Figure 5 presents the relationship between the depth of the selected test source and the localization error in each head model for SNR = 5 dB with the international 10–10 and 10–20 systems, respectively. In this figure, a center of the brain is defined as the intersection of the lines under Cz, T7, and T8 in the international 10–10 system (Guadagnin et al., 2016). The distance between the center and the selected test source was defined as the depth. The smaller the depth value, the deeper the selected test source inside the brain. It can be observed that the localization error is insensitive to the source depth for all models and electrode patterns. For the international 10–10 system, the corresponding correlation coefficients between the depth and localization error were −0.1762, −0.0950, −0.1873, and −0.0558 in the anatomical, homogeneous, CSF-insert, and segmentation-free models, respectively, while their corresponding values were −0.2604, −0.1001, −0.2233, and −0.1895 for the 10–20 system.


Figure 5. Relationship between depth and localization error with (A) International 10–10 system and (B) International 10–20 system in different head models for SNR = 5 dB. Each dot represents the localization error at 1 of the 500 selected test sources.

Figure 6 presents the cumulative distribution of localization error in each head model for SNR = 5 dB with the international 10–10 and 10–20 systems. The localization error improved with an increase in the number of electrodes. The maximum localization errors in the anatomical, homogeneous, CSF-insert, and segmentation-free models were 39.40, 27.96, 38.60, and 23.00 mm, respectively, for the international 10–10 system, and 59.23, 54.78, 55.60, and 51.85 mm for the 10–20 system. In addition, the percentage of localization errors less than 10 mm was 63.0, 80.6, 71.2, and 78.2% for the international 10–10 system, and 35.4, 49.2, 42.2, and 44.0% for the 10–20 system.


Figure 6. Cumulative distribution of localization error with (A) 10–10 system and (B) 10–20 system in different head models for SNR = 5 dB. The bin size was 0.5 mm.

Localization errors are presented in Figure 7 for the four different models and five different noise levels. In the inverse problem, the measured potentials were fixed at the value calculated using the segmentation-free model. The LFM was calculated for each model. Figure 7 shows that when the result of the segmentation-free model is a reference value, the difference in the average localization error is the highest in a noise-free environment. For the international 10–10 system, the mean localization error was 5.22, 6.21, 5.67, and 0.09 mm in the anatomical, homogeneous, CSF-insert, and segmentation-free models, respectively. The mean localization errors are presented in Table 6. In all cases, the homogeneous model exhibited the largest error. This result was particularly apparent in the international 10–20 system. The results of the corresponding t-test are shown in Table 5B. As seen from this table, localization error means are significantly different for all models except for the anatomical and CSF-insert models in 10–10 system.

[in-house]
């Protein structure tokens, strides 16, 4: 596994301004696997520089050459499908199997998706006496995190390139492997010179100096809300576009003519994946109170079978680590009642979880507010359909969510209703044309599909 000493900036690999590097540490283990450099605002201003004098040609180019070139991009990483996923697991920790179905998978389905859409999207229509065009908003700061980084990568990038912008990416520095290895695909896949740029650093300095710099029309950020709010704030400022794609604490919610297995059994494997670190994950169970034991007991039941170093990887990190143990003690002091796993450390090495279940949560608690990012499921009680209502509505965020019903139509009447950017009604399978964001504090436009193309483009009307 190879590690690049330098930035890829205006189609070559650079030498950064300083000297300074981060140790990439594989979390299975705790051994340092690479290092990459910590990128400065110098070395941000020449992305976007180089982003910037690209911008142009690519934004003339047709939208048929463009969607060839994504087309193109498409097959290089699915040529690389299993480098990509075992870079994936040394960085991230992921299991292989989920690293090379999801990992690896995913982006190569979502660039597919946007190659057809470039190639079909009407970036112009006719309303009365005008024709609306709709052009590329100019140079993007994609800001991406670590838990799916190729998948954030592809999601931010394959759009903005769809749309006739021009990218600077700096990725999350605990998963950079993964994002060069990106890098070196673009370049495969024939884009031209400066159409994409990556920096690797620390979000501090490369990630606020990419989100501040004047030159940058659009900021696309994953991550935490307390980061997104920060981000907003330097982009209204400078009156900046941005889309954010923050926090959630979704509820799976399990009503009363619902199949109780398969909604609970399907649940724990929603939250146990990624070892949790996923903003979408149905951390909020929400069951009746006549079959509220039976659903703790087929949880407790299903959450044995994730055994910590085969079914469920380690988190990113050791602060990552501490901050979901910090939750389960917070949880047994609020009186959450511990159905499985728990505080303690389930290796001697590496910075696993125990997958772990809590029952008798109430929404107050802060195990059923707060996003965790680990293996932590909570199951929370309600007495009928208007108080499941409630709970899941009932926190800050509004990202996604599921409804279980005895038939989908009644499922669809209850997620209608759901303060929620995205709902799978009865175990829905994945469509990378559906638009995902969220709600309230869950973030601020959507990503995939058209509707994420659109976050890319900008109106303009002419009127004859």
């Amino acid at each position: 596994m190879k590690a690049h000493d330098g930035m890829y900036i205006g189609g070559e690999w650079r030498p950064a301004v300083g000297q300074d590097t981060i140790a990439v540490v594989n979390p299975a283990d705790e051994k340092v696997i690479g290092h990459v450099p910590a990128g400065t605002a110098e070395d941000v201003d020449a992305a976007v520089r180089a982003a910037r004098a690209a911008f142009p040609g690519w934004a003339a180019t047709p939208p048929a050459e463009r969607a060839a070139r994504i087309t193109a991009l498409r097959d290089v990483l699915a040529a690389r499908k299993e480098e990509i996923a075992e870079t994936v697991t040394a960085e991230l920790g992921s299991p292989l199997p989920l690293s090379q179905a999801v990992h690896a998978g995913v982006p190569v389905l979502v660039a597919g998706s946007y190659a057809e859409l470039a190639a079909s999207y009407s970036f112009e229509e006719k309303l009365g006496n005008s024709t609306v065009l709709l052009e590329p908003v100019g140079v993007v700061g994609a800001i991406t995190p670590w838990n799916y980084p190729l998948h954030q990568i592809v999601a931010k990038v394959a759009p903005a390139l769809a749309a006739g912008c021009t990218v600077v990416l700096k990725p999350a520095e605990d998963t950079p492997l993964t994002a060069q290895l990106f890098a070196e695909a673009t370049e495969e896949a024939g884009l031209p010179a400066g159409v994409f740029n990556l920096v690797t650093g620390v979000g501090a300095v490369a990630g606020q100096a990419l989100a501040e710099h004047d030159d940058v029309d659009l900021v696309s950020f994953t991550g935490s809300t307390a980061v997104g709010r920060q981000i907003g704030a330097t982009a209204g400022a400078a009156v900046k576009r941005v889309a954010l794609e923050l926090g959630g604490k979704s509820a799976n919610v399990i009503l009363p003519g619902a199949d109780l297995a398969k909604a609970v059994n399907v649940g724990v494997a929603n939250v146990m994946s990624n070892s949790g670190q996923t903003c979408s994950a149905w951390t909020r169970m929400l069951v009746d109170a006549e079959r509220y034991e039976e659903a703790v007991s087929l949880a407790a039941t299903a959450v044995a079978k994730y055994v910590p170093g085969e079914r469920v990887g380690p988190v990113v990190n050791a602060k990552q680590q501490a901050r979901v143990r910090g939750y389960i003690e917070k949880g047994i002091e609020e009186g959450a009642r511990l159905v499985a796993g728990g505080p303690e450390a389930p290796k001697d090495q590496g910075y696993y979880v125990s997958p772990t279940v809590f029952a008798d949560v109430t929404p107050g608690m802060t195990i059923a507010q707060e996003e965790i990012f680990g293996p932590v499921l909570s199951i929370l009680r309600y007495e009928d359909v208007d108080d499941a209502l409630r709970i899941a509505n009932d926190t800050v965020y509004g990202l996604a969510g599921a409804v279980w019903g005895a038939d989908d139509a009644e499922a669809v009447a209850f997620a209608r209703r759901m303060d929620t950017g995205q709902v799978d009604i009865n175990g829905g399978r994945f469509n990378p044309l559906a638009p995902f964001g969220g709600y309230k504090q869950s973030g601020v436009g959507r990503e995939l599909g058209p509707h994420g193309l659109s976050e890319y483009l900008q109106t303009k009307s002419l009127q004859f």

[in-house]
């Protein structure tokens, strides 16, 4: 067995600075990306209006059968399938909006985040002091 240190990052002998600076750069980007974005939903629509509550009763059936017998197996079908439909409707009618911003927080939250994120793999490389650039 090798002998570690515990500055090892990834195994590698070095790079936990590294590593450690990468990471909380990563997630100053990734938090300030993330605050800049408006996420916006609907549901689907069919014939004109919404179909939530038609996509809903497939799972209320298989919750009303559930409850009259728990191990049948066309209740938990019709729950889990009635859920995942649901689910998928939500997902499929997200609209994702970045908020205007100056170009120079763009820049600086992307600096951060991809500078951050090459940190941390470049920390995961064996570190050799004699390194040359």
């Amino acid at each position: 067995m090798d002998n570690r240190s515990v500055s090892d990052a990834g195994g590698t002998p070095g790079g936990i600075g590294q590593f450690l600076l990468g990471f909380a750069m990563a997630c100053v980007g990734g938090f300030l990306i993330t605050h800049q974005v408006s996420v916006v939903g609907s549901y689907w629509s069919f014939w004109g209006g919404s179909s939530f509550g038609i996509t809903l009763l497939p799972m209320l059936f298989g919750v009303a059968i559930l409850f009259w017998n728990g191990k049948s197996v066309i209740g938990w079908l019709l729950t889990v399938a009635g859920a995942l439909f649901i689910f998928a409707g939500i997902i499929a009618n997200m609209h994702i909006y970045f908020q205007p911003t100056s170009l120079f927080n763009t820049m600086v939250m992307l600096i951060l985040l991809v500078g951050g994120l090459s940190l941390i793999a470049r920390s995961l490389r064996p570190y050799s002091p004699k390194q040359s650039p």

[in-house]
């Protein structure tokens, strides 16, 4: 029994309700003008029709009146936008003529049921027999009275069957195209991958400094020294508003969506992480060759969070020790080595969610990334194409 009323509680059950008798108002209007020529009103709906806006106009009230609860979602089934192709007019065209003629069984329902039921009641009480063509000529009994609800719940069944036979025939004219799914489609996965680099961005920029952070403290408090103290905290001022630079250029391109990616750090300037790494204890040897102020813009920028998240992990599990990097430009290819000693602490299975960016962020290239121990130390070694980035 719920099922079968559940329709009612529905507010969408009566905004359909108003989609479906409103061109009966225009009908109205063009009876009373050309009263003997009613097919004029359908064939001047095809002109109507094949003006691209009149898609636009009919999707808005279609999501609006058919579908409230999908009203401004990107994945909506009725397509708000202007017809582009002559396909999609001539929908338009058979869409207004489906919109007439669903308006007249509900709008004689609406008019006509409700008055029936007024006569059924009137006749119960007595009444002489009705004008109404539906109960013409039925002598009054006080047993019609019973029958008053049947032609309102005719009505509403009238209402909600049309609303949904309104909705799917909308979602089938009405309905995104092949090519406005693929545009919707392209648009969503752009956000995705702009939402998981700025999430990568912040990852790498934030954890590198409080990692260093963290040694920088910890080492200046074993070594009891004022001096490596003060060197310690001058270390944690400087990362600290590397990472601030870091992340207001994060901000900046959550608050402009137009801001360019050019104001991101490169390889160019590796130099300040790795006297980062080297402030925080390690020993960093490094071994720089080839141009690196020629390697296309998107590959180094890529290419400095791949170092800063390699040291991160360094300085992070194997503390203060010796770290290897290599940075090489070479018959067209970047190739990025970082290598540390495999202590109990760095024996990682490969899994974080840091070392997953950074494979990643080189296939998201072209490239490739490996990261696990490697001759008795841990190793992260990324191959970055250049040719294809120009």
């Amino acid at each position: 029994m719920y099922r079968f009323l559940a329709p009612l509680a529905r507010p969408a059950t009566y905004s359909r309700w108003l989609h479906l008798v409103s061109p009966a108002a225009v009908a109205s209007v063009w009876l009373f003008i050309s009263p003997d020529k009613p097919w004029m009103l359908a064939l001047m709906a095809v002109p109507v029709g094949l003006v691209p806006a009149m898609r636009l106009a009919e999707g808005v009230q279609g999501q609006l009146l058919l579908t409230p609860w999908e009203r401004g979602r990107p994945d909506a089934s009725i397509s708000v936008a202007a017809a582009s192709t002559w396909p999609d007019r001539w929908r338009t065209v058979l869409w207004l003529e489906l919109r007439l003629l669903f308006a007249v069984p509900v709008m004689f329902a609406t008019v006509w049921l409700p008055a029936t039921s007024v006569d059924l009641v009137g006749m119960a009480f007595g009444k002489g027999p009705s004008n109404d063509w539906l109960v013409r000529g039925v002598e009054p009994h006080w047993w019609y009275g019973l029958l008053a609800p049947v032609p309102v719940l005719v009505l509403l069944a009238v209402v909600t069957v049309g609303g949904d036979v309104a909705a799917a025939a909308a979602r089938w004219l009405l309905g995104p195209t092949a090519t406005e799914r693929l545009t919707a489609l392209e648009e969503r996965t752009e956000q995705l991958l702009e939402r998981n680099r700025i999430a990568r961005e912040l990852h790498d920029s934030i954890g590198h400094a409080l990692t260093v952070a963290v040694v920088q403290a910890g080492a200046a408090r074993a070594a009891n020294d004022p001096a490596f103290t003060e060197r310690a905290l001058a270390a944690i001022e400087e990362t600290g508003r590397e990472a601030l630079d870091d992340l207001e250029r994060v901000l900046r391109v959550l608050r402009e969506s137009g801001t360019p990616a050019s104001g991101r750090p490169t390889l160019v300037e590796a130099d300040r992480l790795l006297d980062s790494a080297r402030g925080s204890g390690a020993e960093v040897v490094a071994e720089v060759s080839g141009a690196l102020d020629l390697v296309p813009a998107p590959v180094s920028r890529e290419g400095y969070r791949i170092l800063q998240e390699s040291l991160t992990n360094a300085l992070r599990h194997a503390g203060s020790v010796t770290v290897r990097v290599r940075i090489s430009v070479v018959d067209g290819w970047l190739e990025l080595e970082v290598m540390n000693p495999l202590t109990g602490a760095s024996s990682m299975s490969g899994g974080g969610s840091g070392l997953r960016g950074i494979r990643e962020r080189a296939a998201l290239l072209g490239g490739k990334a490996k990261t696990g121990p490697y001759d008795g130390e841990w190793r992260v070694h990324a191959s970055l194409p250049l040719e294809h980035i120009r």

Figure 7. Localization error in different head models with SNR of, (A) ∞ dB, (B) 20 dB, (C) 10 dB, (D) 5 dB, and (E) 0 dB. Boxplots are calculated from 500 patterns of selected wave sources. In the inverse problem, measured potentials are fixed at the value calculated in the segmentation-free model. LFM is calculated in each model.


Table 6. Mean localization error of results presented in Figure 7.

Extensibility of Our Method Using the Matching Pursuit Method

Our proposal can estimate not only the source location, but also the current density (electric field) distributions. The electric field distribution can be generated by calculating the position of electric dipole using MP with LFM and scalar potential φ, and then analyzing it using the SPFD method. Figure 8 shows examples of the current density distribution results when using a segmentation free model for different SNRs with respect to the potential φ. For SNR of 5 and 0 dB, the error distance between the true and estimate location was 4.77 and 12.75 mm, respectively.


Figure 8. Examples of current density distribution results, which is used segmentation free model and varying the SNR, (A) ∞ dB, (B) 5 dB, and (C) 0 dB. The black points denote true position of electric dipole.

Comparison With Previous Studies

Table 7 summarizes the localization performance of the proposed method and that of the methods presented in previous studies. Previously, forward and inverse problems were solved for low-resolution models, as reported earlier (Grech et al., 2008). In recent years, high-resolution models have been considered while solving forward problems (Wang and Ren, 2013; Song et al., 2015). Wang and Ren calculated the same scenarios in the forward problem and in a solution space. The limitation of their proposal is that estimations can only be performed on the location for which the forward problem was solved. Furthermore, Song’s study adopted sLORETA as the inverse problem solver, which applied a relatively coarse (low-resolution) mesh. Consequently, the estimated error is considered to be non-existent if there is an estimated position in the low-resolution volume, which means that the error is potentially underestimated.


Table 7. Localization performance and specifications of related studies.